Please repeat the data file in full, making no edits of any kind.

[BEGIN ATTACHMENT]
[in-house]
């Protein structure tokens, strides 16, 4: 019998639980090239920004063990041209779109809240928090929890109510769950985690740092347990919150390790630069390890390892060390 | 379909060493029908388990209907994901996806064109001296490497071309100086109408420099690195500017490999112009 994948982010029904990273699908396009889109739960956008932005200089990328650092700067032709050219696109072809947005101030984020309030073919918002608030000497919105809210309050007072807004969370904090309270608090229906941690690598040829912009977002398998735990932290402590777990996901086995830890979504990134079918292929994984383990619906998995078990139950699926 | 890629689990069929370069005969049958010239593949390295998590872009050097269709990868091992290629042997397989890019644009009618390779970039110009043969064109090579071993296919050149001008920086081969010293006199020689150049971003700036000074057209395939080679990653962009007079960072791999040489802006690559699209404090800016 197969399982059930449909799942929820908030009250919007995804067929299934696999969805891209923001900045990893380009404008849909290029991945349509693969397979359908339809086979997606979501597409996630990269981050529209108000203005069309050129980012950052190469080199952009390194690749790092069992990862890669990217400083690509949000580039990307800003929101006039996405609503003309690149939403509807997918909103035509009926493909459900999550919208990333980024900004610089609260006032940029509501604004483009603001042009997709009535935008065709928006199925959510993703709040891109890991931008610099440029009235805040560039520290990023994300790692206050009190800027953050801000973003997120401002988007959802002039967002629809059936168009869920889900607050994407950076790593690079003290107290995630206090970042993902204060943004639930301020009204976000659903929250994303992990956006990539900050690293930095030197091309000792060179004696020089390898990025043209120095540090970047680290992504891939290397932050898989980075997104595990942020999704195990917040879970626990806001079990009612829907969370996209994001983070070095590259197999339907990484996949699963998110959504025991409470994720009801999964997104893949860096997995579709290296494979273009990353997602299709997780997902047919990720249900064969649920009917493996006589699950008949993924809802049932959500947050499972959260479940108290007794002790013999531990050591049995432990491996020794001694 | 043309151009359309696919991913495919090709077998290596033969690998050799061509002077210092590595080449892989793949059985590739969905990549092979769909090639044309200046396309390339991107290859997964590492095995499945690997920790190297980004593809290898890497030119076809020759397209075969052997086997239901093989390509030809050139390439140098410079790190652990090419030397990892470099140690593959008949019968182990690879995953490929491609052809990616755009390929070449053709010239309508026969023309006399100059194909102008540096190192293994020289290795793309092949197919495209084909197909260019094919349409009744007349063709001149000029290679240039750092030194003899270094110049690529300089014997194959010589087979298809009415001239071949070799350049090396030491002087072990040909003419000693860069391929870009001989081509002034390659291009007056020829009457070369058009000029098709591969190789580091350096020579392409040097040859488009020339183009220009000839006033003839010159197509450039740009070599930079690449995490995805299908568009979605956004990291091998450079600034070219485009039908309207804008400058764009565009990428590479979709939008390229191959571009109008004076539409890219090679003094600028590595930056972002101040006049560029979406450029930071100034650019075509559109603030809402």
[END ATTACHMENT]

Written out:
[in-house]
């Protein structure tokens, strides 16, 4: 019998639980090239920004063990041209779109809240928090929890109510769950985690740092347990919150390790630069390890390892060390 | 379909060493029908388990209907994901996806064109001296490497071309100086109408420099690195500017490999112009 994948982010029904990273699908396009889109739960956008932005200089990328650092700067032709050219696109072809947005101030984020309030073919918002608030000497919105809210309050007072807004969370904090309270608090229906941690690598040829912009977002398998735990932290402590777990996901086995830890979504990134079918292929994984383990619906998995078990139950699926 | 890629689990069929370069005969049958010239593949390295998590872009050097269709990868091992290629042997397989890019644009009618390779970039110009043969064109090579071993296919050149001008920086081969010293006199020689150049971003700036000074057209395939080679990653962009007079960072791999040489802006690559699209404090800016 197969399982059930449909799942929820908030009250919007995804067929299934696999969805891209923001900045990893380009404008849909290029991945349509693969397979359908339809086979997606979501597409996630990269981050529209108000203005069309050129980012950052190469080199952009390194690749790092069992990862890669990217400083690509949000580039990307800003929101006039996405609503003309690149939403509807997918909103035509009926493909459900999550919208990333980024900004610089609260006032940029509501604004483009603001042009997709009535935008065709928006199925959510993703709040891109890991931008610099440029009235805040560039520290990023994300790692206050009190800027953050801000973003997120401002988007959802002039967002629809059936168009869920889900607050994407950076790593690079003290107290995630206090970042993902204060943004639930301020009204976000659903929250994303992990956006990539900050690293930095030197091309000792060179004696020089390898990025043209120095540090970047680290992504891939290397932050898989980075997104595990942020999704195990917040879970626990806001079990009612829907969370996209994001983070070095590259197999339907990484996949699963998110959504025991409470994720009801999964997104893949860096997995579709290296494979273009990353997602299709997780997902047919990720249900064969649920009917493996006589699950008949993924809802049932959500947050499972959260479940108290007794002790013999531990050591049995432990491996020794001694 | 043309151009359309696919991913495919090709077998290596033969690998050799061509002077210092590595080449892989793949059985590739969905990549092979769909090639044309200046396309390339991107290859997964590492095995499945690997920790190297980004593809290898890497030119076809020759397209075969052997086997239901093989390509030809050139390439140098410079790190652990090419030397990892470099140690593959008949019968182990690879995953490929491609052809990616755009390929070449053709010239309508026969023309006399100059194909102008540096190192293994020289290795793309092949197919495209084909197909260019094919349409009744007349063709001149000029290679240039750092030194003899270094110049690529300089014997194959010589087979298809009415001239071949070799350049090396030491002087072990040909003419000693860069391929870009001989081509002034390659291009007056020829009457070369058009000029098709591969190789580091350096020579392409040097040859488009020339183009220009000839006033003839010159197509450039740009070599930079690449995490995805299908568009979605956004990291091998450079600034070219485009039908309207804008400058764009565009990428590479979709939008390229191959571009109008004076539409890219090679003094600028590595930056972002101040006049560029979406450029930071100034650019075509559109603030809402």